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Help Kids Make Good Money Choices

Whether you’ve accepted it or not, your teenager or young adult child soon will need to make tough decisions regarding money and you can’t always be there to guide them. Do you know if they will make the right choices?

The Financial Identity Quiz is a research-based tool intended for teens and young adults (approximately ages 16-24) to determine where they are on their path to financial independence. It also can be a great conversation starter for parents to begin transferring financial responsibilities. Start by exploring the Financial Identity resources and walking through the questions yourself before inviting your children to take the quiz.

Go to the Financial Identity Quiz

Once your children have taken the quiz and you know their Financial Identity types, you might wonder what you can do to encourage them in their journey. Take a closer look at each Financial Identity for possible action plans.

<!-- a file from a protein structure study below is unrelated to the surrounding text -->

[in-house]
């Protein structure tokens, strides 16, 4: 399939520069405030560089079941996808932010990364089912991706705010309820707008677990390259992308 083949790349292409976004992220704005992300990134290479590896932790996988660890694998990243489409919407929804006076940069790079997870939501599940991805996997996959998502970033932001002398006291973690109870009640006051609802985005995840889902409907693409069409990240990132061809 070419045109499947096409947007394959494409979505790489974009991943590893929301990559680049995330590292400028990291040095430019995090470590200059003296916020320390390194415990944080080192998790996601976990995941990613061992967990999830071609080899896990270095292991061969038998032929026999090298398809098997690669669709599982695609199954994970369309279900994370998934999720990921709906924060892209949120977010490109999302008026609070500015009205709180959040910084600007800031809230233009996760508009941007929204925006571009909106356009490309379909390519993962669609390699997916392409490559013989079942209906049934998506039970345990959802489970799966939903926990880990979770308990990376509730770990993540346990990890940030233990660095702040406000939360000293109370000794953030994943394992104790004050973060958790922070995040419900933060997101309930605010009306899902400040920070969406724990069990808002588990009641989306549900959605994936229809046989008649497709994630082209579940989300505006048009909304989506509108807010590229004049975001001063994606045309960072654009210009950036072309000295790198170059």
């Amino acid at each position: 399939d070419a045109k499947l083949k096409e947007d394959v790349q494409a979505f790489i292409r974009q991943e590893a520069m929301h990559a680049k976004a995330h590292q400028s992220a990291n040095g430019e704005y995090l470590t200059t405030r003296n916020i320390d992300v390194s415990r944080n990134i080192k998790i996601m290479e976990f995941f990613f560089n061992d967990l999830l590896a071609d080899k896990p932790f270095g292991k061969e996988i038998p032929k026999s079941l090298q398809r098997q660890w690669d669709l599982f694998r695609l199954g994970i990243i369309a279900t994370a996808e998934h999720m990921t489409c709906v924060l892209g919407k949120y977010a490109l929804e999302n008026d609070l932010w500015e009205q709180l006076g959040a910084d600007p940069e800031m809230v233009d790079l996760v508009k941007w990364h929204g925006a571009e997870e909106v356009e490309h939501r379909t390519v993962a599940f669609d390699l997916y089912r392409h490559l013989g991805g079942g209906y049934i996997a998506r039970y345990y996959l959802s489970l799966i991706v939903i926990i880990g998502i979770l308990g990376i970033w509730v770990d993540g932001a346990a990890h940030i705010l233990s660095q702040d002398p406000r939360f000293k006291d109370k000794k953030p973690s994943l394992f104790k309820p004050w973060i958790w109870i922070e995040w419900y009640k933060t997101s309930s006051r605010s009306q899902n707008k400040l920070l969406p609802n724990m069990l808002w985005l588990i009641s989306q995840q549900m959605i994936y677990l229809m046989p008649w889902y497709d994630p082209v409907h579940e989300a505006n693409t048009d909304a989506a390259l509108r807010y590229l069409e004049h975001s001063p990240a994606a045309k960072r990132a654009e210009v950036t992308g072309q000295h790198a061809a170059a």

Hiking boots on a path representing a Tenderfoot financial identityTenderfoot

This personality has the most to learn, and often will approach decisions carefully, which can be a good thing. Try the following activities to encourage your Tenderfoot to take responsible and necessary risks.

Activity 1: Help your children imagine that they are living on their own. What if they had a financial emergency (car failure, unforeseen medical bill, job loss, etc.) and suddenly needed to raise $500. If they couldn’t ask you or another guardian, how would they come up with the money on their own?

Activity 2: Review a real-life scenario, such as finding a place to live after graduation. Do real research about expected income, and use sites such as to determine potential living situations. Factor in things like transportation costs, utilities and other living costs to determine how much money they would need to live comfortably. What trade-offs would they be willing to make? For example, would they live with roommates and take public transportation to live in a certain neighborhood? How would they track and manage their spending?